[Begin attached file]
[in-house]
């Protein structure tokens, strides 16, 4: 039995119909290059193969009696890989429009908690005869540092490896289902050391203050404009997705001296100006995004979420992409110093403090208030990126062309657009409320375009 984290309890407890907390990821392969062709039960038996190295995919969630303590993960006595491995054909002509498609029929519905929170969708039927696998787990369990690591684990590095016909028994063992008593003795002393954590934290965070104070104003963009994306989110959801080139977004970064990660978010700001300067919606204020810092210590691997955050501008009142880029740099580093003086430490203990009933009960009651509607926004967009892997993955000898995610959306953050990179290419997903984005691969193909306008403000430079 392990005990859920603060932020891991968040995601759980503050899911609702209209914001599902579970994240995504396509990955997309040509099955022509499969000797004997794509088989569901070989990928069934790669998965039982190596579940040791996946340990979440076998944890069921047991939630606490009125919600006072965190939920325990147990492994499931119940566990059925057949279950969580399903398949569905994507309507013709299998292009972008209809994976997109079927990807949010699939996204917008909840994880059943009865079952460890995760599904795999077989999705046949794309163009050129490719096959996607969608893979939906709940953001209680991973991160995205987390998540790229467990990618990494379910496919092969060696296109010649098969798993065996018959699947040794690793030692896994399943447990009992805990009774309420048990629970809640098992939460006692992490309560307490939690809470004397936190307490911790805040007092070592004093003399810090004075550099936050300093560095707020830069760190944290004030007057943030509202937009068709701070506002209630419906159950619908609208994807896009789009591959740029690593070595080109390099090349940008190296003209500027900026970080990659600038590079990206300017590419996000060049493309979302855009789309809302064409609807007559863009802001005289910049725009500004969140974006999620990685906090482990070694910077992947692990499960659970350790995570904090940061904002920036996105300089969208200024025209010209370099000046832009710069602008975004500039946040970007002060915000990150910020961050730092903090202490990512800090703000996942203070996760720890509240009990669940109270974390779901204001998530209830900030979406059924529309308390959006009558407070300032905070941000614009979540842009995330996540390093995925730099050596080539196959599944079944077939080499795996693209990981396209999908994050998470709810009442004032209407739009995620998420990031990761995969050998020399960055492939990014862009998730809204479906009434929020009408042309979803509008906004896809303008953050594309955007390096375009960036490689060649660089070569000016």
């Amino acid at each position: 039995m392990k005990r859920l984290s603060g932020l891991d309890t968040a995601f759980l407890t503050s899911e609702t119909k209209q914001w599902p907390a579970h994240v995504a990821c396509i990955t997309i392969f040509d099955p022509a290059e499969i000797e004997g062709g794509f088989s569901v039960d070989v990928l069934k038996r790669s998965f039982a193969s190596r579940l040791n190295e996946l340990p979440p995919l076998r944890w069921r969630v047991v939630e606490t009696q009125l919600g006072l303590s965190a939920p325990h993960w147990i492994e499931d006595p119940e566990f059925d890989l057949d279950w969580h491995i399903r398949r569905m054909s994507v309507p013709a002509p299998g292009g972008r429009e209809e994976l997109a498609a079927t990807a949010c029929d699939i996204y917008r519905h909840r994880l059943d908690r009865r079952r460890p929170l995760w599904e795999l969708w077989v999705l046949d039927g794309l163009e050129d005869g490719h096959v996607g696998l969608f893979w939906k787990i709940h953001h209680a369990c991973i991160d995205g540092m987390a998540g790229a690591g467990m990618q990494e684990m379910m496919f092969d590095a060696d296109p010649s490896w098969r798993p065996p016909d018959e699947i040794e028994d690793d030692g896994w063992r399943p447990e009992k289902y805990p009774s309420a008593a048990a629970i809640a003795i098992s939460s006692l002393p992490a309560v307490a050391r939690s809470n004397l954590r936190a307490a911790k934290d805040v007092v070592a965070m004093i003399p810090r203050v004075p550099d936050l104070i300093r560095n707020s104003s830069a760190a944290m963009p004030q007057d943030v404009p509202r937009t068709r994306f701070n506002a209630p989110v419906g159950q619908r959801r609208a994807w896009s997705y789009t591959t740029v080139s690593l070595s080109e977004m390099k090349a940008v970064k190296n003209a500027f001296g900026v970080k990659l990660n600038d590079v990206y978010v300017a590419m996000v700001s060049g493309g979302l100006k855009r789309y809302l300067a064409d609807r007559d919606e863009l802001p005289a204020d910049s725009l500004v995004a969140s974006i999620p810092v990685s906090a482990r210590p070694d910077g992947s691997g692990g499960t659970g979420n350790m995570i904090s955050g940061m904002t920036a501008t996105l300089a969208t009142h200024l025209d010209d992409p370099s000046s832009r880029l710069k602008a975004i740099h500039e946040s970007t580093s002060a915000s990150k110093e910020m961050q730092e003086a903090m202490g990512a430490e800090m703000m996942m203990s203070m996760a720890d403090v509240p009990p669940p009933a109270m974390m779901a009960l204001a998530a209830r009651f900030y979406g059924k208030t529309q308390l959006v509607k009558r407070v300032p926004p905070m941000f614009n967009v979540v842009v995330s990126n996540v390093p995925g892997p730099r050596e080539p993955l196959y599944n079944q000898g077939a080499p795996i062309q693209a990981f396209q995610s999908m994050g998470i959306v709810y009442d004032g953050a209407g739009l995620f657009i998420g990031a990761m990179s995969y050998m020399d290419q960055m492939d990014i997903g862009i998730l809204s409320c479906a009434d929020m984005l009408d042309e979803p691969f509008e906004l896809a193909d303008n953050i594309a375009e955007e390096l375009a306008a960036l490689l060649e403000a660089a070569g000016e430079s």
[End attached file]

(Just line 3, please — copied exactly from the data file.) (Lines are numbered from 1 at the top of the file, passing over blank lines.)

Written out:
């Amino acid at each position: 039995m392990k005990r859920l984290s603060g932020l891991d309890t968040a995601f759980l407890t503050s899911e609702t119909k209209q914001w599902p907390a579970h994240v995504a990821c396509i990955t997309i392969f040509d099955p022509a290059e499969i000797e004997g062709g794509f088989s569901v039960d070989v990928l069934k038996r790669s998965f039982a193969s190596r579940l040791n190295e996946l340990p979440p995919l076998r944890w069921r969630v047991v939630e606490t009696q009125l919600g006072l303590s965190a939920p325990h993960w147990i492994e499931d006595p119940e566990f059925d890989l057949d279950w969580h491995i399903r398949r569905m054909s994507v309507p013709a002509p299998g292009g972008r429009e209809e994976l997109a498609a079927t990807a949010c029929d699939i996204y917008r519905h909840r994880l059943d908690r009865r079952r460890p929170l995760w599904e795999l969708w077989v999705l046949d039927g794309l163009e050129d005869g490719h096959v996607g696998l969608f893979w939906k787990i709940h953001h209680a369990c991973i991160d995205g540092m987390a998540g790229a690591g467990m990618q990494e684990m379910m496919f092969d590095a060696d296109p010649s490896w098969r798993p065996p016909d018959e699947i040794e028994d690793d030692g896994w063992r399943p447990e009992k289902y805990p009774s309420a008593a048990a629970i809640a003795i098992s939460s006692l002393p992490a309560v307490a050391r939690s809470n004397l954590r936190a307490a911790k934290d805040v007092v070592a965070m004093i003399p810090r203050v004075p550099d936050l104070i300093r560095n707020s104003s830069a760190a944290m963009p004030q007057d943030v404009p509202r937009t068709r994306f701070n506002a209630p989110v419906g159950q619908r959801r609208a994807w896009s997705y789009t591959t740029v080139s690593l070595s080109e977004m390099k090349a940008v970064k190296n003209a500027f001296g900026v970080k990659l990660n600038d590079v990206y978010v300017a590419m996000v700001s060049g493309g979302l100006k855009r789309y809302l300067a064409d609807r007559d919606e863009l802001p005289a204020d910049s725009l500004v995004a969140s974006i999620p810092v990685s906090a482990r210590p070694d910077g992947s691997g692990g499960t659970g979420n350790m995570i904090s955050g940061m904002t920036a501008t996105l300089a969208t009142h200024l025209d010209d992409p370099s000046s832009r880029l710069k602008a975004i740099h500039e946040s970007t580093s002060a915000s990150k110093e910020m961050q730092e003086a903090m202490g990512a430490e800090m703000m996942m203990s203070m996760a720890d403090v509240p009990p669940p009933a109270m974390m779901a009960l204001a998530a209830r009651f900030y979406g059924k208030t529309q308390l959006v509607k009558r407070v300032p926004p905070m941000f614009n967009v979540v842009v995330s990126n996540v390093p995925g892997p730099r050596e080539p993955l196959y599944n079944q000898g077939a080499p795996i062309q693209a990981f396209q995610s999908m994050g998470i959306v709810y009442d004032g953050a209407g739009l995620f657009i998420g990031a990761m990179s995969y050998m020399d290419q960055m492939d990014i997903g862009i998730l809204s409320c479906a009434d929020m984005l009408d042309e979803p691969f509008e906004l896809a193909d303008n953050i594309a375009e955007e390096l375009a306008a960036l490689l060649e403000a660089a070569g000016e430079s």